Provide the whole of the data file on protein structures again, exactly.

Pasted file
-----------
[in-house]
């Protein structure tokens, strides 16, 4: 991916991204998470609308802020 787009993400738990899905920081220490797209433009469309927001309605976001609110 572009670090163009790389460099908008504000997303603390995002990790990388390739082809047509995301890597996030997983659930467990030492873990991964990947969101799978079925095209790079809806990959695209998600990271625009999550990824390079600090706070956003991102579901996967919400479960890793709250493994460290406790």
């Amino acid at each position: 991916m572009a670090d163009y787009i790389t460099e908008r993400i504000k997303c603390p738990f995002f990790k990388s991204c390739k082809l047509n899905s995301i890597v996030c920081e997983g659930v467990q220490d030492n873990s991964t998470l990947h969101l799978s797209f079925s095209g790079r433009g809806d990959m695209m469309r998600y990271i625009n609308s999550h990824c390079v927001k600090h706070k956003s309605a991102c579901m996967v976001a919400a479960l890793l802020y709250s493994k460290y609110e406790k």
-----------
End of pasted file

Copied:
[in-house]
């Protein structure tokens, strides 16, 4: 991916991204998470609308802020 787009993400738990899905920081220490797209433009469309927001309605976001609110 572009670090163009790389460099908008504000997303603390995002990790990388390739082809047509995301890597996030997983659930467990030492873990991964990947969101799978079925095209790079809806990959695209998600990271625009999550990824390079600090706070956003991102579901996967919400479960890793709250493994460290406790």
């Amino acid at each position: 991916m572009a670090d163009y787009i790389t460099e908008r993400i504000k997303c603390p738990f995002f990790k990388s991204c390739k082809l047509n899905s995301i890597v996030c920081e997983g659930v467990q220490d030492n873990s991964t998470l990947h969101l799978s797209f079925s095209g790079r433009g809806d990959m695209m469309r998600y990271i625009n609308s999550h990824c390079v927001k600090h706070k956003s309605a991102c579901m996967v976001a919400a479960l890793l802020y709250s493994k460290y609110e406790k």